Possible to trigger based on a web page status?

I have a dedicated Windows machine setup as a security camera NVR. Occasionally, the machine freezes, which is obviously problematic for a security system. The software running on the machine acts as a web server, so the web page it generates can be used as a proxy to detect when the system is hung. I have the machine setup to automatically start on power, so the machine can be rebooted by cycling the electrical outlet it’s plugged into.

So in a nutshell I need an electrical outlet that will shut off and back on when a webpage is down. I’ve actually already solved the problem through a combination of Uptime Robot->Gmail->ifttt.com->Belkin WeMo outlet. The problem is that the ifttt functionality is not dependable. It only triggers around 50% of the time. I see that the SmartThings suite has an electrical outlet and is supposed to have more robust trigger functionality than ifttt. I’m willing to purchase and setup the system if it will provide a totally dependable solution to this problem. Has anyone successfully implemented something like this?

I can have CoRE return the response status code in a variable and then you can trigger off that. Perhaps check every 5 minutes or so?

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I suspect you might be able to do: Uptime Robot -> CoRE.

And if you wanted to write groovy, you could make a SmartApp that rebooted when an http request was issued that returned an error. Sounds like a great idea for a new SmartApp.

I see ady is faster on the draw. His suggestion is even better. Boy CoRE really becoming a swiss army knife. Nice!

I know you might buy something based on this, so please don’t hold me responsible… but… I am quite sure this would work 10 times better than what you are doing now. ST has issues from time to time, but they are likely one hundredth of what you are dealing with using your current setup.

Also, realizing that you are not even a user yet, we should explain that CoRE is THE community rule engine for SmartThings. It can do just about anything.

Good luck, come share the fun with our community. :slight_smile:

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Depending upon your setup you may want to consider something like kiwi cattools to manage maintenance. Or even scheduled reboots within the windows OS at a convenient time.

Not sure I would want to wait for a windows host to hang and hard reboot it like that as a plan to maintain, as that can lead to further problems until total breakdown. I probably wouldn’t care if it was a VM where I had snapshots but not a physical host.

Thanks for the quick replies everyone. I’m actually a software engineer, so the whole system seems like something I could have a lot of fun with. The NVR machine is just my main concern right now.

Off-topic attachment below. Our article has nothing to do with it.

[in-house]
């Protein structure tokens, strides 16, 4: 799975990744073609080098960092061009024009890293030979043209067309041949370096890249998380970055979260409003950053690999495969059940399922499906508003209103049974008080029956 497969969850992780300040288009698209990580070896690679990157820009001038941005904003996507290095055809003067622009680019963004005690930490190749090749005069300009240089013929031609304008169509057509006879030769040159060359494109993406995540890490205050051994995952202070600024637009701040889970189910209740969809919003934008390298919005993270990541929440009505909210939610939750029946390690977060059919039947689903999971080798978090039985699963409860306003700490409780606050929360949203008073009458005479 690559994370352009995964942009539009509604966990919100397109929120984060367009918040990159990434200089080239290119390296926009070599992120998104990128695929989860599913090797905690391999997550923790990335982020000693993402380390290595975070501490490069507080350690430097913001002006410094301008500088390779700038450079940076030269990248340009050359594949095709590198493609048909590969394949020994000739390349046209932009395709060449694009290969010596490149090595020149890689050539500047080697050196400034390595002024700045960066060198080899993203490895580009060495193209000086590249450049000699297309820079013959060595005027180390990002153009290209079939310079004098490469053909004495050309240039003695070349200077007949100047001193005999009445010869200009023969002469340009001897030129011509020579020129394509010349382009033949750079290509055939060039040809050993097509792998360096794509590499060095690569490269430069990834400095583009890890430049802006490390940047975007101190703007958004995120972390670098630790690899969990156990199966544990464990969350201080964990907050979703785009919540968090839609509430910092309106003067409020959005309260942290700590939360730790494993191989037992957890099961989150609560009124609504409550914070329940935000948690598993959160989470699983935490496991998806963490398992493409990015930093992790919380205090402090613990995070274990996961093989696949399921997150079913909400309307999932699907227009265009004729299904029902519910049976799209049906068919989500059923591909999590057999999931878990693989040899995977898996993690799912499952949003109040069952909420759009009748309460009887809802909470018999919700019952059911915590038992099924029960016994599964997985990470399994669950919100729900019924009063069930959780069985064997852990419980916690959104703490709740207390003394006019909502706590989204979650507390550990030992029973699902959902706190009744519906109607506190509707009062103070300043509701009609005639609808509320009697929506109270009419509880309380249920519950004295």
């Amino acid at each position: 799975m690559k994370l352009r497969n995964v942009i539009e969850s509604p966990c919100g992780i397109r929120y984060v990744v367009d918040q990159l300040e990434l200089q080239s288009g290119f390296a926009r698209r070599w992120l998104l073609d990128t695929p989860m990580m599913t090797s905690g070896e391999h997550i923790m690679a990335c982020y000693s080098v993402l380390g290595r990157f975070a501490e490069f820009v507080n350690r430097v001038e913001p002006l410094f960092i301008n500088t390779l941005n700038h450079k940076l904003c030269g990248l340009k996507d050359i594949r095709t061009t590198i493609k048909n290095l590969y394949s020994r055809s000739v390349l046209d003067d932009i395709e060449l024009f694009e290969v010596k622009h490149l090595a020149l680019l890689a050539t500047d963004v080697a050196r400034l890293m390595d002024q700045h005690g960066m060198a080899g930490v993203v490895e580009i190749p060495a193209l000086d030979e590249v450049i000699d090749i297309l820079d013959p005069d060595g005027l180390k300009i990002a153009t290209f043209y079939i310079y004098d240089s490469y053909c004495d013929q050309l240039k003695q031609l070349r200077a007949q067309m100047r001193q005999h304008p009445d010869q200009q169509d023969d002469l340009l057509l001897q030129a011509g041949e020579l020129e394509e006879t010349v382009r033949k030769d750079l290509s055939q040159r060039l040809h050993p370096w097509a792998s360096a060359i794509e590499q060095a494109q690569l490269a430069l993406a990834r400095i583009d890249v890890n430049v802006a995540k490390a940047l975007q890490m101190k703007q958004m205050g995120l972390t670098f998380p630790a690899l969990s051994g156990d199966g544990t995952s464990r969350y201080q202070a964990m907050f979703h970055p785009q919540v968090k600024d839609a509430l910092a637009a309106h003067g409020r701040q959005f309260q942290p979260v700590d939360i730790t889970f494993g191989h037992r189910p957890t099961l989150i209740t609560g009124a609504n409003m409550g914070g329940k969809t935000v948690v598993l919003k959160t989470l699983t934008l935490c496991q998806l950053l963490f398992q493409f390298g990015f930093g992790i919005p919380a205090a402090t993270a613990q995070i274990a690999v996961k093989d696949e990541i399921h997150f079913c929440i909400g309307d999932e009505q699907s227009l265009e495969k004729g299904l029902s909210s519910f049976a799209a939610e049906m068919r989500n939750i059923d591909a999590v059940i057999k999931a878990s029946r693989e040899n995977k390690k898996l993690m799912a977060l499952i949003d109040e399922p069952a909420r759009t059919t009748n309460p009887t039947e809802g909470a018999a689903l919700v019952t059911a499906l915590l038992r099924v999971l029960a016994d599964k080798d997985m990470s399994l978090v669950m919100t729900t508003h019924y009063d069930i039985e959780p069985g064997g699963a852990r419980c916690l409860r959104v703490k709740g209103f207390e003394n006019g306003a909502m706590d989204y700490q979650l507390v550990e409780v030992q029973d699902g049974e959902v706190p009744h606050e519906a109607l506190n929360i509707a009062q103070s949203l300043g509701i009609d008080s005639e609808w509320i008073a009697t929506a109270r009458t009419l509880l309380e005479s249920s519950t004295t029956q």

I actually do have the machine set up to reboot via the OS every 24 hours. But when I say the machine hangs, it’s completely frozen. The screen displays a still image of the exact time it froze, and it doesn’t respond to anything. A hard reboot is the only option. The OS reboot won’t trigger when it’s frozen. I’ve tried a lot of things to solve the hanging issue, and I’m still working on it, but haven’t hit upon the correct solution yet.

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Welcome to our little corner of the world, just hang on… It’s very addictive here.

Coming from the hardware side of the freezing machine…

…what What exactly are you running? Machine specs please. What OS, cpu, hard drive, MB, and ram… Oh, and the NIC.

Or is this a store bought branded machine?

The machine is a couple of years old now, but I built it with relatively high end components at the time.

Intel Core i7-4770
Kingston Technology HyperX Blu 8GB 1333MHz DDR3
Gigabyte GIGABYTE GA-B85M-D3H LGA 1150 Intel Motherboard
Western Digital Red 3 TB NAS Hard Drive
Windows 10

Using the integrated graphics and ethernet on the motherboard, as well as HDMI out to a television.

Have you thought about a different version? I’ve been having trouble with win 10. Not for freezing, but my wifi keeps dropping off…

It could be something as simple and strange as that.

Hmmm. I’ve not looked into wemo, but presumably its devices react to http command strings.
Gotta wonder why IFTTT is unreliable for such a system: it should be as reliable as any other status checker _ trigger system.

@tigerguy I’ve added four system variables to CoRE:

$httpStatusCode - number, represents the HTTP Status Code, where 200 is OK
$httpStatusOk - true/false - true when $httpStatusCode == 200

irellevant to your case:
$iftttStatusCode - number, same as $httpStatusCode, but for IFTTT requests
$iftttStatusOk - true/false, same as $httpStatusOk, but for IFTTT requests

Technically, you can make a web request and then run actions depending on one of the two variables. Though if your computer/web server is not responding, ST may timeout and never get to do anything… But it’s worth a shot.